According to Amy Morin, a psychotherapist and the author of 13 Things Mentally Strong People Don’t Do, the impact of cinematic role models such as Cinderella should never be underestimated.
“Children learn about themselves, other people, and the world in general based on what they see and hear,” said Morin. “Kids absorb lots of messages from media sources, such as TV commercials, cartoons and books. Sometimes the underlying messages are subtle, sometimes they’re more obvious. But over time those media messages can change how kids think and behave.
“Many fairytales, especially those containing princesses, can send the wrong message to kids. Allowing kids access to repeated unhealthy messages and gender stereotypes can have a harmful influence on kids. It’s important for parents to closely monitor what kids are being exposed to on a regular basis. That’s not to say kids shouldn’t ever be allowed to hear old-fashioned fairytales. Instead, parents should hold conversations with kids about the messages they’re gaining and they should balance them with media outlets that combat those stereotypes.”
For others, a fairytale is simply that: an ancient piece of fantasy folklore to warm a romantic heart.
TV Guide columnist Sadie Gennis said: “There is nothing helpful, healthy or feminist about shaming a woman for being skinny, any more than there is about shaming a woman for being fat. And it’s unfortunate so much attention is being paid to James’s body instead of celebrating the way her character in the film is not a victim saved by a prince but a courageous young woman who refuses to let her circumstances define her.”
Branagh has put on record the case for the defence, arguing that he deliberately portrayed Cinderella as a strong, independent character unaware of Prince Charming’s royal identity on their first meeting. “Not being a passive victim, someone waiting for a man to rescue her. That was not a message I particularly wanted to be part of sending out.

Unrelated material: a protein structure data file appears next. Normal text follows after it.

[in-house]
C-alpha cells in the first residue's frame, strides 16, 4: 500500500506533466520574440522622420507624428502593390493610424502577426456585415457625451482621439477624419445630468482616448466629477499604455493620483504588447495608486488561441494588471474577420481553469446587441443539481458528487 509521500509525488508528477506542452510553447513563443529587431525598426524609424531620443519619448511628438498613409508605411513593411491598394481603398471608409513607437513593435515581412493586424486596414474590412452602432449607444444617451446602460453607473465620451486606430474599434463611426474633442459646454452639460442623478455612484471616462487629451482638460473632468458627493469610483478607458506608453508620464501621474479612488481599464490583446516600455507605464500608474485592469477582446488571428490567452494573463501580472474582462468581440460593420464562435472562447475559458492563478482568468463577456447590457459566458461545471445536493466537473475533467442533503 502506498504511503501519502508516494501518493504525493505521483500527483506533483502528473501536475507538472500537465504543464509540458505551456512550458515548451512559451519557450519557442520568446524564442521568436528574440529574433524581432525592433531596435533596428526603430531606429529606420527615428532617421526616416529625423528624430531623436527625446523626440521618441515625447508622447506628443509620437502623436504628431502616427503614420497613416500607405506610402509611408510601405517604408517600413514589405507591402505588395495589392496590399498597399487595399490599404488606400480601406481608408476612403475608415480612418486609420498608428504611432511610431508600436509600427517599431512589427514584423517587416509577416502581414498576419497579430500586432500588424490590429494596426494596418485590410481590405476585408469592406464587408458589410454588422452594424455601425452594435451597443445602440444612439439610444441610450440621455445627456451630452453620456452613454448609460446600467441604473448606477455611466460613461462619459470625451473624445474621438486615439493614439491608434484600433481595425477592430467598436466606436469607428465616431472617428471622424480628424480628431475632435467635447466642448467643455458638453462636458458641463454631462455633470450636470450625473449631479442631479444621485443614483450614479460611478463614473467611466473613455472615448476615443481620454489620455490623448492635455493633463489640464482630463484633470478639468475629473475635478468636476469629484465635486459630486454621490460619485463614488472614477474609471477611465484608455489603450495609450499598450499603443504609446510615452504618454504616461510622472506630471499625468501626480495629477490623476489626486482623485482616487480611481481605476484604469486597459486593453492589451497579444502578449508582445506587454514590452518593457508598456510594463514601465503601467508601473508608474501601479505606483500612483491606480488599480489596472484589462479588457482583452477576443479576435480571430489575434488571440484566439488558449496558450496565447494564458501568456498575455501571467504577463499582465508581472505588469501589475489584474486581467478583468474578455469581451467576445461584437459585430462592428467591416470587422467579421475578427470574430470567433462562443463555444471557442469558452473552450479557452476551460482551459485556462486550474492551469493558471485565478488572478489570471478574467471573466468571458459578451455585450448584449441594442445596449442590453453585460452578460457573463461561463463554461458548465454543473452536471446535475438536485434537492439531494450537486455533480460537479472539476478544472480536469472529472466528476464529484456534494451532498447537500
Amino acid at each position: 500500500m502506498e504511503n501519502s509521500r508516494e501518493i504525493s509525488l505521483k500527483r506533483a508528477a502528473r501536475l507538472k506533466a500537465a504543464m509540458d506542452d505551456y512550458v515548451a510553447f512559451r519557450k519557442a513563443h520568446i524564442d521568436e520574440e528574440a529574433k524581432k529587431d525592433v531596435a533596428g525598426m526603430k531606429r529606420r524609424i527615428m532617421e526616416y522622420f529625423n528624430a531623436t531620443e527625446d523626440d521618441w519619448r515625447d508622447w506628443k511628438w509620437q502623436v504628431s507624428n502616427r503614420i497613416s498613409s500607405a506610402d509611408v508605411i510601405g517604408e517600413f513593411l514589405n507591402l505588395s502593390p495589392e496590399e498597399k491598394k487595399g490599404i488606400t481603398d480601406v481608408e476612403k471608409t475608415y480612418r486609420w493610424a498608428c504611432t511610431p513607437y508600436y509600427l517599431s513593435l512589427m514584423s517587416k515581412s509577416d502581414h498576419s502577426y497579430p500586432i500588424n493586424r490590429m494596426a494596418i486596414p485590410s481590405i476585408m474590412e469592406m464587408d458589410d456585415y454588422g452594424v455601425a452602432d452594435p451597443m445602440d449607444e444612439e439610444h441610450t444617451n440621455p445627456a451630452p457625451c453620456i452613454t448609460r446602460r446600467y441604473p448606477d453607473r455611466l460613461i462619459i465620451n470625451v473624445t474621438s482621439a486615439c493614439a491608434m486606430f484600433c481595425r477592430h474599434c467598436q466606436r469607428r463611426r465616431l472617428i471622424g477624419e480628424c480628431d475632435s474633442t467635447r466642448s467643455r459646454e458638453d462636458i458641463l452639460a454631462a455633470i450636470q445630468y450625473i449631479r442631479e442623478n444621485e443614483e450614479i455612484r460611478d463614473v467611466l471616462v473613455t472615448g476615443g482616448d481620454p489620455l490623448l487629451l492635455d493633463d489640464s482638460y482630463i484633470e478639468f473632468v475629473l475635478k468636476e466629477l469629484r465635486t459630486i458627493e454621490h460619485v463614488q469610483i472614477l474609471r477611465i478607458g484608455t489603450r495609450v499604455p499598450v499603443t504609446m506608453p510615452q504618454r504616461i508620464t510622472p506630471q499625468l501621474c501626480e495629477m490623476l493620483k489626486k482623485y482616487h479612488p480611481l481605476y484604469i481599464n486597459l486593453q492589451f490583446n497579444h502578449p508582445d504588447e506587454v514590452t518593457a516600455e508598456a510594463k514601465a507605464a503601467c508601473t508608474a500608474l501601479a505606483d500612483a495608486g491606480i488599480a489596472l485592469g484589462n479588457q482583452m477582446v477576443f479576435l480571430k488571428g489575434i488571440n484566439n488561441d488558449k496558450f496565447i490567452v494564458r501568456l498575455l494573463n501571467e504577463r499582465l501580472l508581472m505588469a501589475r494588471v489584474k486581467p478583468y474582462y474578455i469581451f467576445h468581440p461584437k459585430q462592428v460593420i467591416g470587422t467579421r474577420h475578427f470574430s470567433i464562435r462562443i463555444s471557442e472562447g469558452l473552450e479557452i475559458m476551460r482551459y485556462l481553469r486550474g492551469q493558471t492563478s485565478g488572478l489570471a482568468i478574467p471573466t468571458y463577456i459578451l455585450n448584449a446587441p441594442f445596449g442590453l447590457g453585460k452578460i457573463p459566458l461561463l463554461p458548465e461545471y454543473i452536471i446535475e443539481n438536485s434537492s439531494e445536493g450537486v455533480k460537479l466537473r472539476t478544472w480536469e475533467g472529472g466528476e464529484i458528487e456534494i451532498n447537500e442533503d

“She is empowered, good, thoughtful, strong. She asks questions about why her stepfamily are so cruel. She decides to stay in that house for a reason. She doesn’t dismiss the idea of service, thinking it’s not a thing to be ashamed of. And she’s really mature in the face of this mistreatment.”
This week cinemagoers will be able to make up their own minds.
The Little Mermaid’s red-headed Ariel is praised for rebelling against the patriarchy. She disobeys her father’s wishes to achieve her goals (even if her goal is to get the prince).
Elsa and Anna
Disney’s Frozen, which tells the tale of devoted sisters Elsa and Anna and snowman Olaf, is the biggest animation hit of all time. It is seen by some as a feminist leap in the right direction because Elsa takes her fate into her own hands and doesn’t rely on a prince to bail her out.
The Scottish, red-headed Merida, the heroine of Brave, was hailed by many as the first feminist princess because she refuses to marry the prince and looks like a real girl. She’s a rebel who rips her corset to compete better with the boys in an archery competition. However, she was subsequently treated to the kind of makeover that magazine pages habitually go in for - given a slimmer waist and doe-like eyes with heavy lashes.
guardian.co.uk © Guardian News and Media Limited 2010